Unlike replacement locks, we designed to fit entirely over an existing lock and we knew that most components would have to be custom made as a result. We quickly learned that there was no concept of “off the shelf” when manufacturing in China.

Even what seemed to be commodity components like switches, screws and motors would be made to spec. This also meant protracted lead times as well as the potential for vendor lock-in for our most specialized parts.

Perhaps the most frustrating aspect was that a delay or quality-control issue in any one of the 41 discrete mechanical components necessary to build our hardware throws a wrench into production.

The perfect storm of an inept supplier, poor quality control and rushed work meant the first small run of Lockitrons couldn’t turn, had inconsistent finishes and generally were inoperable. Several gears and rings had “flash” or excess material where they meshed with other parts; the die casting for the aluminum was poorly machined preventing our circuit board from installing correctly.

Using tools like problem follow-up sheets, we documented each individual problem on each part and worked with our contract manufacturer to adjust tooling, test injection mold cycle times and find new suppliers where corners had been cut.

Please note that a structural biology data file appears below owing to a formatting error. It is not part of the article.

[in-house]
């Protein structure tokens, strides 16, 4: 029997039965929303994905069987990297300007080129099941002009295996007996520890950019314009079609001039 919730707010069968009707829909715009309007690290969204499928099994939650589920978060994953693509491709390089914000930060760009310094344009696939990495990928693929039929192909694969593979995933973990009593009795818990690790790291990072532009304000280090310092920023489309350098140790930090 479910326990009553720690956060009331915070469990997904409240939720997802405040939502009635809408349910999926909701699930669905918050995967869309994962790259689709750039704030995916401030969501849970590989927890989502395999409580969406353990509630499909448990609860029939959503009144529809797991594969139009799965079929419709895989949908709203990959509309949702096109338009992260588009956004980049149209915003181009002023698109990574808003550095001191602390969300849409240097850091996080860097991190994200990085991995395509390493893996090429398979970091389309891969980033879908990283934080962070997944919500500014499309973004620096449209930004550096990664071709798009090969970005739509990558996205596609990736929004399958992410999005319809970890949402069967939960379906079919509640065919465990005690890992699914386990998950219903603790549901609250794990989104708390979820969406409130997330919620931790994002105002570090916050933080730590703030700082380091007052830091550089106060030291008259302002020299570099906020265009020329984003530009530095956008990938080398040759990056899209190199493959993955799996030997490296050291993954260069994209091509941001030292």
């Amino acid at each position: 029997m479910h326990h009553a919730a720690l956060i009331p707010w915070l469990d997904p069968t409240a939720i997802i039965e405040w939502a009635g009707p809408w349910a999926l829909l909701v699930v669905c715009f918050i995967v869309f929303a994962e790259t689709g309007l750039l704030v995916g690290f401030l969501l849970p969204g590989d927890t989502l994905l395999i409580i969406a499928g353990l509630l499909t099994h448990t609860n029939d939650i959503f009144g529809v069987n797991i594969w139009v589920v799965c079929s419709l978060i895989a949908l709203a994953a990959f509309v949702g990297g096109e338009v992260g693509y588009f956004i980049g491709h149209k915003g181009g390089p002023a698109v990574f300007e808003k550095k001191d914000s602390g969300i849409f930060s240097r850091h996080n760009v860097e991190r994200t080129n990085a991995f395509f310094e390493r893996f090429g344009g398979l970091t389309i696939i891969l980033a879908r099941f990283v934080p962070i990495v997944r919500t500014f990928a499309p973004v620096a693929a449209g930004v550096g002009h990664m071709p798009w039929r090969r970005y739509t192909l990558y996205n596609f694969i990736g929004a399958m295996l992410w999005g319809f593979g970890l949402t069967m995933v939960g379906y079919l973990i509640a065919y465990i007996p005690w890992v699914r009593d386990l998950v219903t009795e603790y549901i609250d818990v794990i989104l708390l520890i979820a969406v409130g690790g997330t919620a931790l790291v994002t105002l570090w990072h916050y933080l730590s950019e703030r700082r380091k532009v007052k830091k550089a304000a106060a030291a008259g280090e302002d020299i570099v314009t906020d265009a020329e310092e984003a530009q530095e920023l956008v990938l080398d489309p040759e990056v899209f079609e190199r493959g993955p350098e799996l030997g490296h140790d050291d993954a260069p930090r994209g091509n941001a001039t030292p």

All of this, however, comes at the cost of time; it would take another two months of debugging before we had working products.

A Robot for Your Door

We demonstrated one of the first fully operable prototype Lockitrons at CES in 2013. Connecting over Bluetooth Low Energy, our demo carried out everything as expected; however the motor was loud, connectivity was intermittent and the circuit board was finicky. We spent the next few months redesigning our gearbox to reduce noise while increasing power to deal with sticky or hard-to-close locks.

While the choice was the right one to make, it cost us valuable time; a few parts had to be retooled and there were cascading effects on our electronics and supplier choices. We selected an ultra-efficient, powerful motor to place at the lock’s heart, but this also impacted our timeline.

Most challenging, however, was the meshing of electronic and mechanical worlds. An initial circuit board design proved overly complex and underpowered.

The resulting power and torque requirements of our gear box required a number of changes on our circuit board that would have been nearly impossible to predict from our prototype units. It took several more PCB iterations to fine-tune the circuit board’s electromechanical requirements.

Develop Process

Creating an assembly line that can reliably manufacture, assemble and QC a product with dozens of discrete, custom components is an incredible challenge. Each step along the way needs to be clearly documented with the expectation that anyone with little training can sit down and understand what needs to happen.

Something as small as an overtightened screw or improperly angled switch can wreak havoc when products arrive in a customer’s hands. Even with numerous quality control steps, units need to be subjected to random spot checks and production lines overseen by third parties (or ideally us).